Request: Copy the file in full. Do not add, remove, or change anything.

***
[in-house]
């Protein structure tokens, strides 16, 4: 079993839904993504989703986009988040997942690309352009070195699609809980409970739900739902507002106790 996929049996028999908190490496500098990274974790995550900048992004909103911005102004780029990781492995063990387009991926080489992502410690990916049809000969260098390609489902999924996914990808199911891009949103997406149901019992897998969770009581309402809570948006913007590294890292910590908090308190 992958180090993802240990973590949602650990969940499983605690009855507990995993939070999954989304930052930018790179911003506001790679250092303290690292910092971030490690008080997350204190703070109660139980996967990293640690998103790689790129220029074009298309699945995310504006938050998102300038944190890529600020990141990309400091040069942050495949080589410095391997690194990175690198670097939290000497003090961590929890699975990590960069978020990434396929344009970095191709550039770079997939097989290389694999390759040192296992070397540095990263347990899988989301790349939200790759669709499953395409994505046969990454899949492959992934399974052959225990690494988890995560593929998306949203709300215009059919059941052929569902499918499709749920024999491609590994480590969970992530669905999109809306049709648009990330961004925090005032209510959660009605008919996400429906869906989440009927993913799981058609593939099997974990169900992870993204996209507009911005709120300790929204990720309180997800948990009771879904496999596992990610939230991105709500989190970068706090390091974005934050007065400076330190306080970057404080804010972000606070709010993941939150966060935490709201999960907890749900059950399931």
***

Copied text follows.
[in-house]
């Protein structure tokens, strides 16, 4: 079993839904993504989703986009988040997942690309352009070195699609809980409970739900739902507002106790 996929049996028999908190490496500098990274974790995550900048992004909103911005102004780029990781492995063990387009991926080489992502410690990916049809000969260098390609489902999924996914990808199911891009949103997406149901019992897998969770009581309402809570948006913007590294890292910590908090308190 992958180090993802240990973590949602650990969940499983605690009855507990995993939070999954989304930052930018790179911003506001790679250092303290690292910092971030490690008080997350204190703070109660139980996967990293640690998103790689790129220029074009298309699945995310504006938050998102300038944190890529600020990141990309400091040069942050495949080589410095391997690194990175690198670097939290000497003090961590929890699975990590960069978020990434396929344009970095191709550039770079997939097989290389694999390759040192296992070397540095990263347990899988989301790349939200790759669709499953395409994505046969990454899949492959992934399974052959225990690494988890995560593929998306949203709300215009059919059941052929569902499918499709749920024999491609590994480590969970992530669905999109809306049709648009990330961004925090005032209510959660009605008919996400429906869906989440009927993913799981058609593939099997974990169900992870993204996209507009911005709120300790929204990720309180997800948990009771879904496999596992990610939230991105709500989190970068706090390091974005934050007065400076330190306080970057404080804010972000606070709010993941939150966060935490709201999960907890749900059950399931």